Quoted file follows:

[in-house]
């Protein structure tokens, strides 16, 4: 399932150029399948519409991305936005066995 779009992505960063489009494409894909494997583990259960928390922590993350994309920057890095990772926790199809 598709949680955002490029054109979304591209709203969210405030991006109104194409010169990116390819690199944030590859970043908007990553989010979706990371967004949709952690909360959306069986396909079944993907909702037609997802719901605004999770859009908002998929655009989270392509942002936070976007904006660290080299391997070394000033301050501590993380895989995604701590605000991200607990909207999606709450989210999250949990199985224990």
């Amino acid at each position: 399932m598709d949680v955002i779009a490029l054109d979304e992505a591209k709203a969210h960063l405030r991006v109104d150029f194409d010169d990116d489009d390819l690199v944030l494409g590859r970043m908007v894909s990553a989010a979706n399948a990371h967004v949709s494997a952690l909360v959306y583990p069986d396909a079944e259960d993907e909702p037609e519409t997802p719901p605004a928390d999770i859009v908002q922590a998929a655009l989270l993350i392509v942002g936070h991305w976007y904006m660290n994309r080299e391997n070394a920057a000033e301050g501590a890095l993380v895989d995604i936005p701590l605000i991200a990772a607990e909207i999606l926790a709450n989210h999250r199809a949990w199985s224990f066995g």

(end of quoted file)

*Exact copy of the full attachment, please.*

[in-house]
């Protein structure tokens, strides 16, 4: 399932150029399948519409991305936005066995 779009992505960063489009494409894909494997583990259960928390922590993350994309920057890095990772926790199809 598709949680955002490029054109979304591209709203969210405030991006109104194409010169990116390819690199944030590859970043908007990553989010979706990371967004949709952690909360959306069986396909079944993907909702037609997802719901605004999770859009908002998929655009989270392509942002936070976007904006660290080299391997070394000033301050501590993380895989995604701590605000991200607990909207999606709450989210999250949990199985224990």
């Amino acid at each position: 399932m598709d949680v955002i779009a490029l054109d979304e992505a591209k709203a969210h960063l405030r991006v109104d150029f194409d010169d990116d489009d390819l690199v944030l494409g590859r970043m908007v894909s990553a989010a979706n399948a990371h967004v949709s494997a952690l909360v959306y583990p069986d396909a079944e259960d993907e909702p037609e519409t997802p719901p605004a928390d999770i859009v908002q922590a998929a655009l989270l993350i392509v942002g936070h991305w976007y904006m660290n994309r080299e391997n070394a920057a000033e301050g501590a890095l993380v895989d995604i936005p701590l605000i991200a990772a607990e909207i999606l926790a709450n989210h999250r199809a949990w199985s224990f066995g």